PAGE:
For more about my research, see the Interactive Robotics and Language Lab page.

If you're interested in working with me, see my prospective students page.


My work focuses on the problem of grounded language acquisition: extracting semantically meaningful representations of human language by mapping those representations to the noisy, unpredictable physical world in which robots operate. I combine robotics, natural language processing, and machine learning to build systems that non-specialists can instruct, control, and interact with intuitively and naturally. More specifically, I work on combining probabilistic, grammar-based natural language processing with machine learning to transform human communication into a formal language that a robot can understand.

I and my group study using this kind of language learning to show how robots can learn to follow instructions or learn about the world. This not only makes robots more useful, but also demonstrates the power of combining robotics with machine learning (pretty common) and natural language processing (less common). This is part of the developing field of HRI, or human-robot interaction.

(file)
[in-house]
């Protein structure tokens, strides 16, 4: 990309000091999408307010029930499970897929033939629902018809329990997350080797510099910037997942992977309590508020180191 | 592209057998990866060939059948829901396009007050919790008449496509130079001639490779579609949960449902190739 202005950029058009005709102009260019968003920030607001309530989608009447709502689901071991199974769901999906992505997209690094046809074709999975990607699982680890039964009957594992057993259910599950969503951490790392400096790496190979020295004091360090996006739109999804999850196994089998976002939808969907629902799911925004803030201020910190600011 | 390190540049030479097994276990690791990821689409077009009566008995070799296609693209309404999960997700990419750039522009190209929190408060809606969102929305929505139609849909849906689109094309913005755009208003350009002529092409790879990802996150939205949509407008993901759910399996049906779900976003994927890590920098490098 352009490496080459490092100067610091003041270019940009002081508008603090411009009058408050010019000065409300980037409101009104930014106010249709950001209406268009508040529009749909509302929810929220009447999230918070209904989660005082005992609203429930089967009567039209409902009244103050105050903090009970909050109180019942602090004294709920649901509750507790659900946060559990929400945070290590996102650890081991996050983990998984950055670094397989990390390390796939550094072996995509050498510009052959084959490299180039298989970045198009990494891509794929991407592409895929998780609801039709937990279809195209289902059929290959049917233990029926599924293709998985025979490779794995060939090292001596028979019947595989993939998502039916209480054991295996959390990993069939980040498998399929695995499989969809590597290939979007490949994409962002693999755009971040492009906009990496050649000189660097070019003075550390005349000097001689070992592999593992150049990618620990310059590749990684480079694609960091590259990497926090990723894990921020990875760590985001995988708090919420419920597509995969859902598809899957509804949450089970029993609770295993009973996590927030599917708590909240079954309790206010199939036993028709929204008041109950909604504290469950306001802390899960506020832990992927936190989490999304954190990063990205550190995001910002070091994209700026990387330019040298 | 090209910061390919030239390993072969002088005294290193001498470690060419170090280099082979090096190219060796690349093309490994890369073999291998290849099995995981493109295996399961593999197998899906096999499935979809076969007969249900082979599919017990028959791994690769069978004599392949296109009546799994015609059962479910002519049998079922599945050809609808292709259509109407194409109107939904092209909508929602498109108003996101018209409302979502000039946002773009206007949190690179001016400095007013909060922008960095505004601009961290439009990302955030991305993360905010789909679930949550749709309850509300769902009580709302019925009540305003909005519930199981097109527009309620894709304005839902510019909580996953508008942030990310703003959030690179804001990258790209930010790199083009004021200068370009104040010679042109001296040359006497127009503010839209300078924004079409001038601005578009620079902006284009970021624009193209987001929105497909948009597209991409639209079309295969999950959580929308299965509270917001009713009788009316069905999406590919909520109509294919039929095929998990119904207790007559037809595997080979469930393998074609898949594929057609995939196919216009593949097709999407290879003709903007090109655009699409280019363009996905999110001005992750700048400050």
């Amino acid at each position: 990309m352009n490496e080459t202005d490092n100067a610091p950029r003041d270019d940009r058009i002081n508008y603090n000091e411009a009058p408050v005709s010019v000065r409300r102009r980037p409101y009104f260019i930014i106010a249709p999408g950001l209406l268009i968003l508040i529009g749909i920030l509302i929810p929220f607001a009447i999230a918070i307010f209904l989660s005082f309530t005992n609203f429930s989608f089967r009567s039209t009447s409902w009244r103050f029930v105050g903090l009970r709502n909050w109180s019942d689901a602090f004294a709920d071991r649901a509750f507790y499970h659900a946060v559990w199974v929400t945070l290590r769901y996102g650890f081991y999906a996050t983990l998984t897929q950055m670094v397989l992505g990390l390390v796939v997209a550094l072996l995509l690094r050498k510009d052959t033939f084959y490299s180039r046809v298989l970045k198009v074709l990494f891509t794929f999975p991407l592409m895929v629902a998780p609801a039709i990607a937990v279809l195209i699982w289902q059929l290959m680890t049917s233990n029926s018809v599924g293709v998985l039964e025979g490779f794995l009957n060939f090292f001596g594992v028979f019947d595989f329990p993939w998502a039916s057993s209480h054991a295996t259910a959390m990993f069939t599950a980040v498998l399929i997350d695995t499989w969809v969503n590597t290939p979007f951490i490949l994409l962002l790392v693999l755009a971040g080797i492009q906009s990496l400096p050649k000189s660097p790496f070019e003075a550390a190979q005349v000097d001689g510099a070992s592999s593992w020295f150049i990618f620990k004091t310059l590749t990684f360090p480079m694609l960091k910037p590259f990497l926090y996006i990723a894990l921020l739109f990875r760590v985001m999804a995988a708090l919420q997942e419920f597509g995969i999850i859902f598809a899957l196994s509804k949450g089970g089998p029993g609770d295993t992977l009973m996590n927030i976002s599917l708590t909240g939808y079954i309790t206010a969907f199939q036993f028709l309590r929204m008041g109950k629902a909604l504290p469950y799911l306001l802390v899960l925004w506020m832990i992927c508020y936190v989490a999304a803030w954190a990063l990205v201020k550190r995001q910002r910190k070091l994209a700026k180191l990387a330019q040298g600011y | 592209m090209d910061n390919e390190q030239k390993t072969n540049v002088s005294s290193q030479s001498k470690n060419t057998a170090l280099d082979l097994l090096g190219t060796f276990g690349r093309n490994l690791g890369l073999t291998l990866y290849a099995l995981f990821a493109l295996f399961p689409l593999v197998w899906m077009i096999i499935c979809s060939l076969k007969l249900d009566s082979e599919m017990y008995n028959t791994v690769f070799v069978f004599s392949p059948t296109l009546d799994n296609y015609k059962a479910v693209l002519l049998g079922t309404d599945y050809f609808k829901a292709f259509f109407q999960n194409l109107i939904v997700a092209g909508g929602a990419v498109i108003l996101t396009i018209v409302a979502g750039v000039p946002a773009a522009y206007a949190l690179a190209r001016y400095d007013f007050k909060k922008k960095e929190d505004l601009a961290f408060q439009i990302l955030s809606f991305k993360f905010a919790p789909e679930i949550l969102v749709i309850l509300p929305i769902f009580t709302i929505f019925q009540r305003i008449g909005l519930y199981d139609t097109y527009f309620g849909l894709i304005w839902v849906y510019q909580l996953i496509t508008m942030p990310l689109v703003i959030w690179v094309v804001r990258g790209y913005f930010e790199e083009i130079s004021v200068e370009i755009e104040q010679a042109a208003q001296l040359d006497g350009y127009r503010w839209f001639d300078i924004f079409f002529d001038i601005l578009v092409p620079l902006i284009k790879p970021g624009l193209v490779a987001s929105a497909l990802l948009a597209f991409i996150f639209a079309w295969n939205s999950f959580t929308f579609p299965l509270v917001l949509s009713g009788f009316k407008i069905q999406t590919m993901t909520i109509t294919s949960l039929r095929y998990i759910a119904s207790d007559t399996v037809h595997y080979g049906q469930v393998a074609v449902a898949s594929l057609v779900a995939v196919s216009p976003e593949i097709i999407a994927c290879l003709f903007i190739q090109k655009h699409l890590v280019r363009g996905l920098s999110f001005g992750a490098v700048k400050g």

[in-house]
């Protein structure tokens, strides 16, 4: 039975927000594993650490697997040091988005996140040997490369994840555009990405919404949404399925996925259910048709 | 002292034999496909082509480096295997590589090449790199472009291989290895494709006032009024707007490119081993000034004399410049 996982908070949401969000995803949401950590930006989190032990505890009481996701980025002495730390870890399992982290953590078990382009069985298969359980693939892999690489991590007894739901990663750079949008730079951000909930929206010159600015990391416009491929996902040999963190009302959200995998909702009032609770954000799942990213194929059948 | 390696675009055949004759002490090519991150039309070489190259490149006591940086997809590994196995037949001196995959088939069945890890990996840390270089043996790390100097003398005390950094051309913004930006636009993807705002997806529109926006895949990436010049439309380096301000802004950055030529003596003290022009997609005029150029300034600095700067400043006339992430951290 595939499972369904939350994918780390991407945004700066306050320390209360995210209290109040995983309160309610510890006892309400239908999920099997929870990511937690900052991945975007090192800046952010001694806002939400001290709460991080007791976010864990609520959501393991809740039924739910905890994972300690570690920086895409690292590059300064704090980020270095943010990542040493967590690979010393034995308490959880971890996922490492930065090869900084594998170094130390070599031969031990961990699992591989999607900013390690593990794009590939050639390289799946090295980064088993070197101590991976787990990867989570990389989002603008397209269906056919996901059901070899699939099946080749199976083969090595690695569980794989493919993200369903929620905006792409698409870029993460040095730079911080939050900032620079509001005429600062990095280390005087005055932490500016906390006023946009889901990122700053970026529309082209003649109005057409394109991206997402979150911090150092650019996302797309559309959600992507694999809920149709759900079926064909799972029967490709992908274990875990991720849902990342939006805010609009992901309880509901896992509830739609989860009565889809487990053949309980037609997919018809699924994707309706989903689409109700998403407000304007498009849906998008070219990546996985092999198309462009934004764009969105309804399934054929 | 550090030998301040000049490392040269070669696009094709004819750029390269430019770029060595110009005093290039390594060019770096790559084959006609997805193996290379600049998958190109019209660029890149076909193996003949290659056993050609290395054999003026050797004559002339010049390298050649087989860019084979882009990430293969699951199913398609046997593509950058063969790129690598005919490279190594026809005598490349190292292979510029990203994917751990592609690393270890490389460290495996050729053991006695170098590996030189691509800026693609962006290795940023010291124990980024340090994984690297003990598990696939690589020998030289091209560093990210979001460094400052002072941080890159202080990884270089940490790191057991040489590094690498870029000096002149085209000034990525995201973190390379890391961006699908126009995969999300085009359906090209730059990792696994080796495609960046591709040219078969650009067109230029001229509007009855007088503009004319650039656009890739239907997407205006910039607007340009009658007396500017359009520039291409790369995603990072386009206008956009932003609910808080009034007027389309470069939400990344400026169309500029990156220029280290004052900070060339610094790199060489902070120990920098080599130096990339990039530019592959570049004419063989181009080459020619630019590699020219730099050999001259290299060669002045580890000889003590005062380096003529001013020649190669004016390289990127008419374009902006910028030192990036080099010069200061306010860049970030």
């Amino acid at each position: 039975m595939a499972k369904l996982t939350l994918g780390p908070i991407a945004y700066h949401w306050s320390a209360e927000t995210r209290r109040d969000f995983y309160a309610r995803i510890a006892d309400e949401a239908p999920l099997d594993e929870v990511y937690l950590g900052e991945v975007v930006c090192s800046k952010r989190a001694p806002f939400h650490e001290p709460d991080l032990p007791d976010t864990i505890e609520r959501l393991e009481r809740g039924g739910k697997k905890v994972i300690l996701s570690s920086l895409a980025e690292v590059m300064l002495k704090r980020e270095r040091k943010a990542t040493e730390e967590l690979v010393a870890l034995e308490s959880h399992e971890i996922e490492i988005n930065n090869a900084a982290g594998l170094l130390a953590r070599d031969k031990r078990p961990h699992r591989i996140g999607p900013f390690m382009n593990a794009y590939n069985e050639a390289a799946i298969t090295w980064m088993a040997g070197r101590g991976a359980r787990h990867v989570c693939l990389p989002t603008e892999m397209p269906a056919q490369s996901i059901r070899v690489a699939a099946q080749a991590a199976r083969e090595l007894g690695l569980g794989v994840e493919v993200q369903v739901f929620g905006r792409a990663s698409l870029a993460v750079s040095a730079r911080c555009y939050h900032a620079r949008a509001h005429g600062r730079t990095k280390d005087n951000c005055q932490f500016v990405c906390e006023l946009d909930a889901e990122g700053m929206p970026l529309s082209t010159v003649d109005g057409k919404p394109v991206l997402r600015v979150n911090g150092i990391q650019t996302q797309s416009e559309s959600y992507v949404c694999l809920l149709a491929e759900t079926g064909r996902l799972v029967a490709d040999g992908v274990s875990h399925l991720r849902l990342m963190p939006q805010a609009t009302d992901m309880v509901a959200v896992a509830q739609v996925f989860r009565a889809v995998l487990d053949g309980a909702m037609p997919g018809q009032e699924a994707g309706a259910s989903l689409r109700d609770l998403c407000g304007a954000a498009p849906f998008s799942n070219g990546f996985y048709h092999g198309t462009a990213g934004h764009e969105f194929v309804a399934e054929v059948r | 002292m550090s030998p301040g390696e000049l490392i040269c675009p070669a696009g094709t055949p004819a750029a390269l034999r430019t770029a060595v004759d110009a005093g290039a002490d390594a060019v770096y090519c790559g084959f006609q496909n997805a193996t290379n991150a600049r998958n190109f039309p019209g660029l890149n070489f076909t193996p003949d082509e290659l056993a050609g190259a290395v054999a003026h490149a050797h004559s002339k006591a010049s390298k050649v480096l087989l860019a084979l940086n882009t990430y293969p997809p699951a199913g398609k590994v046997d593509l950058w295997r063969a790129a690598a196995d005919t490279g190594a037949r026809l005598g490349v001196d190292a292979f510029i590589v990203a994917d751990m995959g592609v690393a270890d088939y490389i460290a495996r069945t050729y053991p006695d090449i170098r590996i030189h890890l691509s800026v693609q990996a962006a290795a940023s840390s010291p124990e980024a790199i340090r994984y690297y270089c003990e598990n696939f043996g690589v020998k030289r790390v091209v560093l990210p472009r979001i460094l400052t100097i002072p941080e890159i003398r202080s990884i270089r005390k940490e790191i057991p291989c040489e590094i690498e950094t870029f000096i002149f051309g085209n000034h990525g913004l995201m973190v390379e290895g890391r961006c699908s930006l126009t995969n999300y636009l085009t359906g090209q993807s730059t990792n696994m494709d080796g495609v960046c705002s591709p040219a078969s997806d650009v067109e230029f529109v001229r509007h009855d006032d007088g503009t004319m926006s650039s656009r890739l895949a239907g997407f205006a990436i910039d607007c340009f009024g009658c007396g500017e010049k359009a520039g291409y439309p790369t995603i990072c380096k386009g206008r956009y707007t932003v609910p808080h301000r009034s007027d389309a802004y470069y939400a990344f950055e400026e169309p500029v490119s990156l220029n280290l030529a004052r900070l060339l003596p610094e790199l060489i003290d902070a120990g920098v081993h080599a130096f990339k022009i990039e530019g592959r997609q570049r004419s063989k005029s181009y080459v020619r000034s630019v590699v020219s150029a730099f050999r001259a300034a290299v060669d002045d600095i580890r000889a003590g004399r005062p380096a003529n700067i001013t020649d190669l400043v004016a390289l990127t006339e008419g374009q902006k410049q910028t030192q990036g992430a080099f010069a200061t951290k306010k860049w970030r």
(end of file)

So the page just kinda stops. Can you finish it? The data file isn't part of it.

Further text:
More visual? Here's a word cloud created automatically from all my paper abstracts:

Potential students: If you are curious about joining my research group, check out the IRAL lab web page to get some background on the kind of work we do, and send me email or stop by. I would encourage you to take a look at some of the papers and be ready to talk about what you find interesting about our area specifically, as well as research in general.


I primarily teach courses on artificial intelligence, robotics, human-robot interaction, and ethics in computing. In Fall 2017 I will be teaching graduate introduction to artificial intelligence; interested EE, ECE and ME students are encouraged to contact me to discuss whether the class may be of interest.

About Me

I joined the Computer Science and Electrical Engineering department at UMBC as an assistant professor in autumn of 2014, after obtaining my Ph.D. at the University of Washington in Seattle, where was co-advised by Dieter Fox and Luke Zettlemoyer.

Videos of Our Work

Planning Two-Handed Grasps
Playing Chess
Learning how People Communicate